The invention having thus been described, I claim:
1. An automatic liquid level control system comprising:
A. A container in which liquid is to be maintained at a predetermined level;
B. A pump connected to pump liquid to said container;
C. An engine coupled to and driving said pump;
D. Engine speed control means responsive to a level of liquid above said predetermined level for retarding the speeds of said engine; and
E. Flow control means responsive to the rate of How from said pump for coupling flow from the output of the said pump to said container when said pump is not retarded in speed by said engine control means and preventing flow from said pump to said container when the speed of said engine is retarded by said engine speed control means.
2. An automatic liquid lever control system as set forth in claim 1 wherein said engine and engine speed control means comprises a reciprocating engine having first and second opposed operating cylinder assemblies and wherein:
A. Said first cylinder assembly including a first piston and first valve means for applying pressure to said first piston to drive said first piston in a first direction from a first end of its stroke and to the opposite end of its stroke and including means for releasing said pressure at said opposite ends of its stroke; and
B. Said second cylinder assembly including a second piston and second valve means responsive to the liquid level in said container for applying a fluid force to said second piston which fluid force has a substantial inertia when the liquid level in said container is above said predetermined level and slight inertia when said liquid level in said container is lower than said predetermined level.
3. An automatic liquid level control system as set forth in claim 2 wherein said valve control means of said second cylinder assembly comprises an orifice interconnecting said second cylinder assembly with the interior of said container said container is under pressure and said orifice is positioned at said predetermined level where when said level rises above said orifice the fluid pressure acting on said system of said second cylinder assembly is in the form of liquid which moves relatively slow through said orifice and moves said piston of said second cylinder assembly relatively slow and wherein when said level is below said orifice the fluid force acting on said piston of said second cylinder assembly is in the form of gas which moves rapidly through said orifice and causes said piston of said second cylinder assembly to move rapidly.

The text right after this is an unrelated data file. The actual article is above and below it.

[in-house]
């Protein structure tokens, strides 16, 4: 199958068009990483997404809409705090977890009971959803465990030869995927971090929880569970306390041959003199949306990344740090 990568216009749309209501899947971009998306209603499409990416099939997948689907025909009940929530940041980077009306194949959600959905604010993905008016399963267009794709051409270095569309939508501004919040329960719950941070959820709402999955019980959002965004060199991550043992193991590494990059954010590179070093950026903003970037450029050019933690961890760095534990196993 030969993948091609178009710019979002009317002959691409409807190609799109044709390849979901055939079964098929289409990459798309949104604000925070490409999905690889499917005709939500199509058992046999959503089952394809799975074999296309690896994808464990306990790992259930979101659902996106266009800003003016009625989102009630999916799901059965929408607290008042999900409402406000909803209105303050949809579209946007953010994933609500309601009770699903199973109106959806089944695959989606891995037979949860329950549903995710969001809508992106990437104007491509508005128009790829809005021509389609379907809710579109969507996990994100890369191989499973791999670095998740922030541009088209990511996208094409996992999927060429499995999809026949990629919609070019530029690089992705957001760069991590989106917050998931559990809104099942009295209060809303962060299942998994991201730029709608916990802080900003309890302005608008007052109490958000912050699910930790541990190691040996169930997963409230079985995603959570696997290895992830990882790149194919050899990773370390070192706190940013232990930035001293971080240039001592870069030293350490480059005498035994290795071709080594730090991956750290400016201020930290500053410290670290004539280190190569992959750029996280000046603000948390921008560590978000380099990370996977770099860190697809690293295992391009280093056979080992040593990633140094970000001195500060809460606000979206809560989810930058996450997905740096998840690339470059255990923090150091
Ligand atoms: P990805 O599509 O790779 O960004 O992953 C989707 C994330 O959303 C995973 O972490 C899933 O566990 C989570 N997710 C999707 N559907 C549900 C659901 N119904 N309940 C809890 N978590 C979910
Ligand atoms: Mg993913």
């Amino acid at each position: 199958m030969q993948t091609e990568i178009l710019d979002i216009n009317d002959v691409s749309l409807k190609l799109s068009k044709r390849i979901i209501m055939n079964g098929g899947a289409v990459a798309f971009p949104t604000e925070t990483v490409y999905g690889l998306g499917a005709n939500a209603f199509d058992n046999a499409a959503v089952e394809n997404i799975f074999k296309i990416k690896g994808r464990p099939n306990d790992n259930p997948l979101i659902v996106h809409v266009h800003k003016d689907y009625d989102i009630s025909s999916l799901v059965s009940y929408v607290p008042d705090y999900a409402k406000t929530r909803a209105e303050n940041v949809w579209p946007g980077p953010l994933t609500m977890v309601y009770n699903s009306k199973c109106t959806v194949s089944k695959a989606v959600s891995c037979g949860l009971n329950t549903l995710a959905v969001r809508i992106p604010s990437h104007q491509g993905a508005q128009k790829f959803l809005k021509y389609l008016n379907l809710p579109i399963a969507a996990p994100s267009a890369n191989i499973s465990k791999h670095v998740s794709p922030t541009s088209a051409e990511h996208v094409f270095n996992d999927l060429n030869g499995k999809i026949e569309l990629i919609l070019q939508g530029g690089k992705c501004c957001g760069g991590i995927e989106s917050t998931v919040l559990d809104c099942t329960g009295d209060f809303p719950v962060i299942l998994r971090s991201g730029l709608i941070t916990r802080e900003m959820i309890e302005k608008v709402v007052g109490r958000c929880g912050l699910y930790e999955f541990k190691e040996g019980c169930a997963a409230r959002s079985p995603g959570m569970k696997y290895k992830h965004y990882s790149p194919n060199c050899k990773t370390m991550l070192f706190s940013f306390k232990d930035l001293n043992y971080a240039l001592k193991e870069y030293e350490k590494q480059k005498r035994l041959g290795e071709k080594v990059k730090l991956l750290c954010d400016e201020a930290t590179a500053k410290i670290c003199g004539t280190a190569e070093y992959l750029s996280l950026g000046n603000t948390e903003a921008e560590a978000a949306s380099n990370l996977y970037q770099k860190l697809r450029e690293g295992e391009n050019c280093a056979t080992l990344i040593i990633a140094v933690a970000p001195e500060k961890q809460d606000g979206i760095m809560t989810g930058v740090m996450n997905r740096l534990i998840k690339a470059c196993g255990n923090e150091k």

4. An automatic liquid level control system as set forth in claim 3 further comprising:
A. Said pump comprising third and fourth cylinder assemblies having respectively, third and fourth pistons acting together;
B. First and second channels;
C. A first check valve for permitting unilateral flow from said third c linder assembly to said first channel, said fourth cylin er assembly being connected to said second channel;
D. A second check valve for permitting unilateral flow from said first channel to said second channel;
E. An orifice connecting and permitting restricted bilateral flow between said first and second channels;
F A reservoir connected to said first channel; and
G. A third check valve for permitting unilateral flow from said said second channel to said container when the fluid pressure in said second channel exceeds the pressure in said container; whereby, fluid is drawn into said fourth cylinder assembly during the expansion stroke of said fourth piston and is selectively forced from said fourth to either said reservoir or to said container depending, respectively, whether said pump is retarded in speed or not retarded in speed.
5. An automatic liquid level control system as set forth in claim 4 wherein said first valve means comprises:
A. A pressure inlet into said first cylinder assembly;
B. An exhaust exit from said first cylinder assembly; and
C. A sleeve piston positioned within said first cylinder assembly and operated in a first direction by said first piston during a last portion of the stroke of said piston in said first direction and operated in the opposite direction during a last portion of the stroke of said first piston in said opposite direction whereby said sleeve alternatively opens and closes said pressure inlet and said exhaust outlet to achieve in combination with force applied to said second piston reciprocating motion of said engine and said pump.
6. An automatic liquid level control system as set forth in claim 5 wherein said second valve means comprises an orifice interconnecting said second cylinder assembly and the liquid level in said container and said orifice is positioned at said predetermined level whereby the displacement of said second piston is retarded in speed when said liquid level is above and thus immerses said orifice and the speed of said second piston is not retarded when the liquid level is below and does not immerse said orifice.
7. An automatic liquid level control system as set forth in claim 6 wherein said first, third, fourth and second pistons are coupled together and positioned in line in the order named and act in unison within a single chamber comprising said first, third, fourth and second cylinder assemblies.
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|U.S. Classification||417/36, 417/211.5, 417/401|